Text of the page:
Photo of Balanacan Cove from the Palm by the Beach Resort
The following article was published in the Philippine Daily Inquirer dated 5/12/2011 and written by Gerald Gene R. Querubin.
"MARINDUQUE has everything that nature can provide, according to the founder of a seven-year-old volunteer youth organization which is encouraging travelers to make the heart-shaped island part of their summer agenda.
The attributes are many: Mossy forests with endemic butterflies and insects, a majestic peak, waist-deep subterranean river within a cave guarded by pythons and 20-foot drop falls inside the cave.
“The province is a big classroom for environmental science teachers, students and enthusiasts,” says Dr. Carlos Andam, cofounder of Marinduque Youth Volunteers Corps (MYVC).
Travelers can also get acquainted with Mount Malindig, and the Bathala and the San Isidro caves, while diving enthusiasts can get to see the sunken World War II ships at the Balanacan cove.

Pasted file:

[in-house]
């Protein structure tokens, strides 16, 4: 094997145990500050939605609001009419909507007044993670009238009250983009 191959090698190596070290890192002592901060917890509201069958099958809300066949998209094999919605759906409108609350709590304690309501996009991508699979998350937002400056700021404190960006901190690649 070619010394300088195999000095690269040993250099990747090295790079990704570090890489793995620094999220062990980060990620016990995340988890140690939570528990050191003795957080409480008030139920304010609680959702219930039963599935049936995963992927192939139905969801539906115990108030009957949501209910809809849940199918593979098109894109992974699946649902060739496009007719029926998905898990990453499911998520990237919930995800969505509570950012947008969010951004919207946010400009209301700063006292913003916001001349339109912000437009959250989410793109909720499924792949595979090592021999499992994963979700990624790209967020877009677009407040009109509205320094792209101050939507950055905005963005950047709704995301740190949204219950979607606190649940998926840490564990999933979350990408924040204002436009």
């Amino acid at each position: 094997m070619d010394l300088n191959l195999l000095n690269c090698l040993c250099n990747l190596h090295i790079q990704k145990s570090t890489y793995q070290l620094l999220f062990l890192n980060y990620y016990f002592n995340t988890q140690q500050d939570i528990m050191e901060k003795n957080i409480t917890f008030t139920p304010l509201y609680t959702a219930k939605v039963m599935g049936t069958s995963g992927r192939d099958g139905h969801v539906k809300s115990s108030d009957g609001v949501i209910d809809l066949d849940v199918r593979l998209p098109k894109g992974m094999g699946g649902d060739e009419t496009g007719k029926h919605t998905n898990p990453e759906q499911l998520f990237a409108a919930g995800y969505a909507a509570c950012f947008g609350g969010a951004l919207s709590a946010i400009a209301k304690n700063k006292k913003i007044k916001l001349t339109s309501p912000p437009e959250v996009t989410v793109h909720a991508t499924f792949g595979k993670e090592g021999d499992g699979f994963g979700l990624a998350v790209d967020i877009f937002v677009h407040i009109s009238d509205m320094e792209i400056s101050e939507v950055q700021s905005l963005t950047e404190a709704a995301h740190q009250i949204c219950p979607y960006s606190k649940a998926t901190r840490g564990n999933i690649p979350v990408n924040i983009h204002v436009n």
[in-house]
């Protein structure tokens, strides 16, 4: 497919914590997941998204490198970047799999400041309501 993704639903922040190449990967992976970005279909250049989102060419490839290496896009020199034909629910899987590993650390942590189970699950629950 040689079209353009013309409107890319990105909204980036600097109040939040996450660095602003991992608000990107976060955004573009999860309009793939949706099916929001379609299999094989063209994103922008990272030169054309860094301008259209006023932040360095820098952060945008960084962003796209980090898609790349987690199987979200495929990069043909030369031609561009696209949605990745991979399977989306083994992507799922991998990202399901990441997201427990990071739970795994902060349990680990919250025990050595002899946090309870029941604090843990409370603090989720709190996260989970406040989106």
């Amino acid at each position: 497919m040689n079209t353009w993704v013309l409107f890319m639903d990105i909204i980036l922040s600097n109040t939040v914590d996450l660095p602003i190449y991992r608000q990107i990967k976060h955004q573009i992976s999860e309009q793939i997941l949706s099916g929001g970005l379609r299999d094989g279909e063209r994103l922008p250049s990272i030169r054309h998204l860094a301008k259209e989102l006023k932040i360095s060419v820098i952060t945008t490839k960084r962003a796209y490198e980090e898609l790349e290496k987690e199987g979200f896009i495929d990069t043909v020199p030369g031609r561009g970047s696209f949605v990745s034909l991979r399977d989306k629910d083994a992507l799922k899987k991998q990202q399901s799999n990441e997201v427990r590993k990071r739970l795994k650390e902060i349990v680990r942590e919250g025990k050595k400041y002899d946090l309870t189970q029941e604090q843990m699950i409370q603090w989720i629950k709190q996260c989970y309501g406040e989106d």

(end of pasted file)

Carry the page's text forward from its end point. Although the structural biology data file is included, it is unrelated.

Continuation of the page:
Andam, formerly the vice president for research and extension of Marinduque State College (MSC), and Cyren Rico, a former MSC instructor, founded the MYVC on Jan. 24, 2004. Both used to be members of the University of the Philippines’ Pahinungod, a volunteer arm of the premier state university.
Andam says visitors to Marinduque can learn hands-on about environmental protection from the negative effects of mining that the province had experienced. He was referring to Marcopper Mining Corp., which accidentally spilled mine tailings into the Boac River in the worst environmental disaster that hit the Philippines in 1996.
The spillage flooded the river at the rate of 5-10 cubic meters (one truckload) per second. Total volume of discharge was pegged at 1.5 million to 3 million cu. m.
Aside from conducting coastal cleanups and campaigns promoting environment literacy, the MYVC has been holding computer and reading literacy programs, and value formation seminars.
Its long-term goal is to encourage the youth to make a difference in their communities. It has around 400 members in three school-based chapters: MSC-Boac, MSC-Santa Cruz and Santa Cruz Institute.
Francis Magahis, chapter president of MYVC-MSC, says the volunteers are advocating “green tourism,” which also promotes immersion into local culture and lifestyle.
“It is not only about the tourists but also about all-out community participation, use of biodegradable materials, solid waste-compliant local government units, and private and public establishments with trained and environmentally aware personnel,” provincial tourism officer Jerry Jamilla says."
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